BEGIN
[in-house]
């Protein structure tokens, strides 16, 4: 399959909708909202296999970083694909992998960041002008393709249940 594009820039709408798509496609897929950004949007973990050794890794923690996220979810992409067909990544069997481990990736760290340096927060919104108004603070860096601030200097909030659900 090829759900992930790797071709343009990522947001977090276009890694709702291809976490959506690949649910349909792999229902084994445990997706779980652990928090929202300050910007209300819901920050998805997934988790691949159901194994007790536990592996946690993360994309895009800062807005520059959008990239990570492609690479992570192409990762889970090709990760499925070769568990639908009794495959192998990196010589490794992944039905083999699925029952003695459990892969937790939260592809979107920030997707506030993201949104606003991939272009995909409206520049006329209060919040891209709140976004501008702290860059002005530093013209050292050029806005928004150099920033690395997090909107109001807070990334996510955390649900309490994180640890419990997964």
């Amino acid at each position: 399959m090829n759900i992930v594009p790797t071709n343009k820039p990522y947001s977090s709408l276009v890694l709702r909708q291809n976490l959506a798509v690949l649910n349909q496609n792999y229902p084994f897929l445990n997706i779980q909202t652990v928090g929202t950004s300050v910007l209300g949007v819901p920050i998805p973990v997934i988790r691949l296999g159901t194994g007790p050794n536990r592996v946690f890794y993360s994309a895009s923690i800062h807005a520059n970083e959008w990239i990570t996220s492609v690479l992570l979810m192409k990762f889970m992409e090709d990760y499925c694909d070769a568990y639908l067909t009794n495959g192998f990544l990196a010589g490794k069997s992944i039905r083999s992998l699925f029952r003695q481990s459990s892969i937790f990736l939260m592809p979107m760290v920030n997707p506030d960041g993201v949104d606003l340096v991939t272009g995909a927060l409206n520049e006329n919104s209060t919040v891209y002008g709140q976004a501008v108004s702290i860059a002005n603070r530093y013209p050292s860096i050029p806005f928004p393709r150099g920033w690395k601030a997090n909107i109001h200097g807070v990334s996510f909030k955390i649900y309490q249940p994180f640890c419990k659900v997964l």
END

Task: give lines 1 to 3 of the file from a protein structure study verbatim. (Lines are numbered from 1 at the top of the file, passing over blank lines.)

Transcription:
[in-house]
């Protein structure tokens, strides 16, 4: 399959909708909202296999970083694909992998960041002008393709249940 594009820039709408798509496609897929950004949007973990050794890794923690996220979810992409067909990544069997481990990736760290340096927060919104108004603070860096601030200097909030659900 090829759900992930790797071709343009990522947001977090276009890694709702291809976490959506690949649910349909792999229902084994445990997706779980652990928090929202300050910007209300819901920050998805997934988790691949159901194994007790536990592996946690993360994309895009800062807005520059959008990239990570492609690479992570192409990762889970090709990760499925070769568990639908009794495959192998990196010589490794992944039905083999699925029952003695459990892969937790939260592809979107920030997707506030993201949104606003991939272009995909409206520049006329209060919040891209709140976004501008702290860059002005530093013209050292050029806005928004150099920033690395997090909107109001807070990334996510955390649900309490994180640890419990997964």
């Amino acid at each position: 399959m090829n759900i992930v594009p790797t071709n343009k820039p990522y947001s977090s709408l276009v890694l709702r909708q291809n976490l959506a798509v690949l649910n349909q496609n792999y229902p084994f897929l445990n997706i779980q909202t652990v928090g929202t950004s300050v910007l209300g949007v819901p920050i998805p973990v997934i988790r691949l296999g159901t194994g007790p050794n536990r592996v946690f890794y993360s994309a895009s923690i800062h807005a520059n970083e959008w990239i990570t996220s492609v690479l992570l979810m192409k990762f889970m992409e090709d990760y499925c694909d070769a568990y639908l067909t009794n495959g192998f990544l990196a010589g490794k069997s992944i039905r083999s992998l699925f029952r003695q481990s459990s892969i937790f990736l939260m592809p979107m760290v920030n997707p506030d960041g993201v949104d606003l340096v991939t272009g995909a927060l409206n520049e006329n919104s209060t919040v891209y002008g709140q976004a501008v108004s702290i860059a002005n603070r530093y013209p050292s860096i050029p806005f928004p393709r150099g920033w690395k601030a997090n909107i109001h200097g807070v990334s996510f909030k955390i649900y309490q249940p994180f640890c419990k659900v997964l």